EDITORIAL: African countries should learn to honour their undertakings

Tomorrow,the Pan African Parliament begins sittings in Kigali and one of the points on the Agenda will be the African Peer Review Mechanism, Africa’s self-assessment tool that was put in place in 2013.

Signatory countries are supposed to share experiences in order to promote good governance. It is therefore very telling that, 15 years down the road, only 37 countries have come on board.

From past experience, some countries, it seems, are followed around by paranoia and view everything with suspicion even if it is in their best interest.

A good example is the African Free Trade Area. Despite the advantages of having one big African market, countries that have deposited their ratification documents can be counted on the fingers. No wonder intra-African trade is still struggling at around 20 per cent.

The same feet-dragging can be said of the East African Community. Some countries are slow in changing their methods of work, and it is usually out of fear of the unknown.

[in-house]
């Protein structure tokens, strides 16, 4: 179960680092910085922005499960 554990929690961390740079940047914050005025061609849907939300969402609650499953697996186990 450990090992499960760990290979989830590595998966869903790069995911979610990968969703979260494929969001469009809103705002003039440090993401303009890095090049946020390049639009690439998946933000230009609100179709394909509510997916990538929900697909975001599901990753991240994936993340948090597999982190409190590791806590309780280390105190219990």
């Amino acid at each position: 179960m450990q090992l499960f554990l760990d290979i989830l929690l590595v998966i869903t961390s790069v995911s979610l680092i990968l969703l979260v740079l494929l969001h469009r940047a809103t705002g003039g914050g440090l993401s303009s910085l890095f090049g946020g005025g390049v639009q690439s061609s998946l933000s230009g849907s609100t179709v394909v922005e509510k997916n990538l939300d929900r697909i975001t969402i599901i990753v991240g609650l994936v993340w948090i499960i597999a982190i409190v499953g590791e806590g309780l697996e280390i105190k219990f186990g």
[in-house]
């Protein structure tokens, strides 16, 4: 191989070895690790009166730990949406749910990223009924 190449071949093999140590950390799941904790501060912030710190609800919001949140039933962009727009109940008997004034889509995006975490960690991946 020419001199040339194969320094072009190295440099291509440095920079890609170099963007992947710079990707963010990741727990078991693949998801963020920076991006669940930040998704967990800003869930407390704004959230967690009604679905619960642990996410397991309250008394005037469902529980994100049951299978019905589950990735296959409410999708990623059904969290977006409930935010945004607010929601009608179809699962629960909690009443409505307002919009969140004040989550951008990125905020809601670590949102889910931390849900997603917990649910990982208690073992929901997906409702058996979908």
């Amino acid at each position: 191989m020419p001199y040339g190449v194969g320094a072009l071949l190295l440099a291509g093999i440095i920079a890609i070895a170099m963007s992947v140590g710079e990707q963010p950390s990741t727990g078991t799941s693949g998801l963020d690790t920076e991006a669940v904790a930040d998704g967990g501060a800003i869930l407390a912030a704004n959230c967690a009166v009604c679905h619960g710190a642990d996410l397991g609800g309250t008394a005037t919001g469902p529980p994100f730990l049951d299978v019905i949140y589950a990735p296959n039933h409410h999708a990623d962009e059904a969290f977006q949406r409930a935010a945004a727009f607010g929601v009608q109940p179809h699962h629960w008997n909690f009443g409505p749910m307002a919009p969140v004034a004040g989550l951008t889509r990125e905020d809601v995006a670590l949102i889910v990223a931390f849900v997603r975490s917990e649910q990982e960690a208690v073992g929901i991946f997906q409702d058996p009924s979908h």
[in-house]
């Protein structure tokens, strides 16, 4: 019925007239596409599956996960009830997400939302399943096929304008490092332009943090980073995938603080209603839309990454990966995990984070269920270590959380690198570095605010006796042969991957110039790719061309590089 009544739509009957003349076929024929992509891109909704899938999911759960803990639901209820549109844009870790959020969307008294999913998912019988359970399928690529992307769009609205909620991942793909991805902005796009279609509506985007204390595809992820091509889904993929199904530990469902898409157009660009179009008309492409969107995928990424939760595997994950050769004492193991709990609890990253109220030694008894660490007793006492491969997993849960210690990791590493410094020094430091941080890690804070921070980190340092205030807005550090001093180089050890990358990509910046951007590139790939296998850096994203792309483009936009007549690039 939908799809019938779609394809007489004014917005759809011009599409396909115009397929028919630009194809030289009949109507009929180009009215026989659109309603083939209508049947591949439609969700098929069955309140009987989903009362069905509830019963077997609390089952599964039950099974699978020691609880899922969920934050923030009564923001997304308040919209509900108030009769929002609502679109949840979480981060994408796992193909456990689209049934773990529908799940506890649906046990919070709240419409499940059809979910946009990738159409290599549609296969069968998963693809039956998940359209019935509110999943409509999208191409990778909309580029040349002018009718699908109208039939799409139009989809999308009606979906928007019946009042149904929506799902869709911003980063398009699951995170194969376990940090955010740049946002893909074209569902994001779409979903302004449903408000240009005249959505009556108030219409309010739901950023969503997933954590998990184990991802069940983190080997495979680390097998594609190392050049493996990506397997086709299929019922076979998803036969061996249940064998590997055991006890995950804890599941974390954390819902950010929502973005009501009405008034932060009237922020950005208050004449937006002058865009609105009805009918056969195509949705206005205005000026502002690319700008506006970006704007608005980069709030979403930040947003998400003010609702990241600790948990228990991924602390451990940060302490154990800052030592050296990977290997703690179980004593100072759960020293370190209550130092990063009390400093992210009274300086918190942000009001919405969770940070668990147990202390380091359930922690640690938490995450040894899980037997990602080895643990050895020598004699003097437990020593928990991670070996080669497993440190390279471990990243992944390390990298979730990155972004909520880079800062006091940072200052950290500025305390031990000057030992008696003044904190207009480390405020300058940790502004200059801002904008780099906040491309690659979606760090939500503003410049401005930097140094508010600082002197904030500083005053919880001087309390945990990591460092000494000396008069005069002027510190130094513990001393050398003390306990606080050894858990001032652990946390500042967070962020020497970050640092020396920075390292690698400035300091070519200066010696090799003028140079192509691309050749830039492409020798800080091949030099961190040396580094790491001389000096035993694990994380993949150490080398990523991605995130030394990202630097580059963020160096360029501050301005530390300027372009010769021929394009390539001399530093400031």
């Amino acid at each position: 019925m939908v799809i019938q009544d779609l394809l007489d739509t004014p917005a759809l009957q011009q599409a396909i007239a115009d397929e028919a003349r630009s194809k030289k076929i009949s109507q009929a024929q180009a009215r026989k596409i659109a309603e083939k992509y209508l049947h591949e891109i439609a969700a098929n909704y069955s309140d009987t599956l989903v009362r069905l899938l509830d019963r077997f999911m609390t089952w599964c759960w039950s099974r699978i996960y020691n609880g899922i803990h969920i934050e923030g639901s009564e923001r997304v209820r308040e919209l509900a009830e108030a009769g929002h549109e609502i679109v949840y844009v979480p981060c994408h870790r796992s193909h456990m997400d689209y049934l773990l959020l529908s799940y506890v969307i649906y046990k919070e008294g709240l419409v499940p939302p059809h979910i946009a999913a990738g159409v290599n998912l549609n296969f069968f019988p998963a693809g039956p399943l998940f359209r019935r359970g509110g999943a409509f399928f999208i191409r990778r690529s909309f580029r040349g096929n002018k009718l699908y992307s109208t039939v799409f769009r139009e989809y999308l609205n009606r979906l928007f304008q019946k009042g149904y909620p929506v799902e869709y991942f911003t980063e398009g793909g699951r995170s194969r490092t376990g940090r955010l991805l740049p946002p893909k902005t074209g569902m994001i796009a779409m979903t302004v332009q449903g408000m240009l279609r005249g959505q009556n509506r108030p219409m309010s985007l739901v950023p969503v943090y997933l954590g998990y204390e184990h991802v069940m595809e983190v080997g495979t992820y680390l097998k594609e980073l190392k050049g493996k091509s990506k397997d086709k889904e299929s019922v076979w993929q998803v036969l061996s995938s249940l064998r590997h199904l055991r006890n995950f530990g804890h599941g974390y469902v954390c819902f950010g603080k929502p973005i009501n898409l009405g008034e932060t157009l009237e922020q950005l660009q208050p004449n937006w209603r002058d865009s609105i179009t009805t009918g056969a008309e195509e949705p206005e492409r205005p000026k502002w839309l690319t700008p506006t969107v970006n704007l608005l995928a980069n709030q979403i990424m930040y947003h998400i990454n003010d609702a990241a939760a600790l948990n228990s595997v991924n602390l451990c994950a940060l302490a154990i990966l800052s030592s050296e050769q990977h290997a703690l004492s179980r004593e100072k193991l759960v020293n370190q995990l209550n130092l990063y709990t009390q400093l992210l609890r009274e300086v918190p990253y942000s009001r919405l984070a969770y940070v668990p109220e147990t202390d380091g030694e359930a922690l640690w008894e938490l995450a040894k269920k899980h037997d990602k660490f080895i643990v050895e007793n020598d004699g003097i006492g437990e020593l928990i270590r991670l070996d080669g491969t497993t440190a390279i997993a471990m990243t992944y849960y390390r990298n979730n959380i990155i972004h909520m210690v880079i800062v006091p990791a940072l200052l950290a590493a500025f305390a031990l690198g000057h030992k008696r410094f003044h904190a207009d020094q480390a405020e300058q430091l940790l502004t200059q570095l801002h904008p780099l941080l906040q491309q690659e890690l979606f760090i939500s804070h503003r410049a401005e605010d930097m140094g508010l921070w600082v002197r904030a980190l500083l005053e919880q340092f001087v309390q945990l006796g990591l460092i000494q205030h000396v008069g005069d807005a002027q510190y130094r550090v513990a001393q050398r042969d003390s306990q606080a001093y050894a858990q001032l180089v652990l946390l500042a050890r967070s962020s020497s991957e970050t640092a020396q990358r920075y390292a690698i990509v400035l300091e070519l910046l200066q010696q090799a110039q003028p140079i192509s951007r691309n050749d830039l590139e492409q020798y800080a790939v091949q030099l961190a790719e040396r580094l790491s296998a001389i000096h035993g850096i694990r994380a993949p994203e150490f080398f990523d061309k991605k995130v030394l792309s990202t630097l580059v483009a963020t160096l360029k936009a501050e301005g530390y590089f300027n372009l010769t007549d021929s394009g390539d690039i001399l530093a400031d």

When partner-states adopted the Single Customs Territory in order to ease doing business, they all agreed to join the Regional Electronic Cargo Tracking System to save time and money. Now transporters are complaining that Tanzania and Burundi’s reluctance to join is hindering business.

When the Pan African Parliament begins sitting, it should try to find out why some countries are still dragging their feet when it comes to pooling strengths and if necessary allay their fears.

The East African Legislative Assembly which one of its commissions is also in Kigali should do the same and find out what is holding up some countries from implementing agreed policies. It is time countries adopted the culture of walking the talk

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